Review: Punk impulse propels Michael Wilkinson at Blum & Poe


The premise of British artist Michael Wilkinson’s exhibition at Blum & Poe is immensely appealing: The social and political tumult of May 1968 as seen through the lens of punk, anarchism and art history? Sign me up.

It’s a shame the resulting works are so bloodless — austere to a fault, controlled to the point of preciousness — although the exhibition does have some lovely moments. In the center of the gallery sits “Black Citadel,” a cube over 6 feet high made of 52,250 black Lego bricks. An impassive Donald Judd knockoff leavened by Lego, it paradoxically combines staunch solemnity and the vulnerable innocence of youth. Perhaps that’s how the May ’68 protesters saw authority — menacing, but ultimately collapsible.

The rest of the show is largely divided between two sets of paintings: a frieze-like series of canvases that interrupts flayed-looking red fields with photos of May ’68 violence, and a group of window-like mirrors that sport grainy images of a bombed out city. The punk impulse to strip things down is clear, as well as the distancing effects of nostalgia, but Wilkinson’s work takes negation perhaps one step too far, not just charting a history of refusal, but sanitizing it.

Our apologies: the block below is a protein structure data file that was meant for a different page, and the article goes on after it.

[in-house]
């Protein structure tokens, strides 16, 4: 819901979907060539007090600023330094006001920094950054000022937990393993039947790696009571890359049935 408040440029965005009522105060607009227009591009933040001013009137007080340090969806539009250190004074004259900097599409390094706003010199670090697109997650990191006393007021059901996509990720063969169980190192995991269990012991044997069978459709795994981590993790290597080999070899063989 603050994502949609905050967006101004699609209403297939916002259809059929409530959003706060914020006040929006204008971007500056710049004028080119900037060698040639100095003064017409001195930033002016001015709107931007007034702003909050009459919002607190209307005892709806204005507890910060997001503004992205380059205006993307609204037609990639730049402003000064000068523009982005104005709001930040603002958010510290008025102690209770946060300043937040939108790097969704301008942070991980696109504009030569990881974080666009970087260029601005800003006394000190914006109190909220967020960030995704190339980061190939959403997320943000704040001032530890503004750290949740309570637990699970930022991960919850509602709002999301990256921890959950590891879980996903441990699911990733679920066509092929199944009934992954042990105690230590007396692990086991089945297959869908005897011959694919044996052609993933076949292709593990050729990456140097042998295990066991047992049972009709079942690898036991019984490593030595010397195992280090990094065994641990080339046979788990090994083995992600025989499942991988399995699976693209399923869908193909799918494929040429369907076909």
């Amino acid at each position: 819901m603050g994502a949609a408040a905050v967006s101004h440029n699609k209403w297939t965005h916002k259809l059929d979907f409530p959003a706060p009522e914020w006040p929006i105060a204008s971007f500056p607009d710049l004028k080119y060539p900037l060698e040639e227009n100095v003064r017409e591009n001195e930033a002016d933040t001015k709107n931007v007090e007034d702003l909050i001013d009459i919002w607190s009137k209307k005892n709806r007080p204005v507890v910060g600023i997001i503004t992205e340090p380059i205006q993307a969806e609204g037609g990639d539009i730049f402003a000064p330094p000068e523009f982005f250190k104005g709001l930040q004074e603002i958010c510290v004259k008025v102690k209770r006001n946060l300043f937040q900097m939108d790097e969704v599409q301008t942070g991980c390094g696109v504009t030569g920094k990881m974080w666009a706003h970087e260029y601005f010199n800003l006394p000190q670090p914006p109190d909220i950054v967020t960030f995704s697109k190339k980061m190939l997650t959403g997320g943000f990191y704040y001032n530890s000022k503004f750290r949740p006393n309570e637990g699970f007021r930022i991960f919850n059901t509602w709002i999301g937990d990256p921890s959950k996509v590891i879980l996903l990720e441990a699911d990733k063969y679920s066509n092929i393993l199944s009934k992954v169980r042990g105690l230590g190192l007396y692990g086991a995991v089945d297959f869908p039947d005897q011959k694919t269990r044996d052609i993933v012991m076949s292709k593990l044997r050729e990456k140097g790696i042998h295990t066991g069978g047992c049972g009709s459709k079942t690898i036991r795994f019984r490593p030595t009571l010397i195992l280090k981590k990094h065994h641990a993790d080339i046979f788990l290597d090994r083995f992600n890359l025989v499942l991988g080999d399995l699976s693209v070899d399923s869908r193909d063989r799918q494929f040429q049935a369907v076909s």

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Blum & Poe, 2727 S. La Cienega Blvd., (310) 836-2062, through July 7. Closed Sundays and Mondays.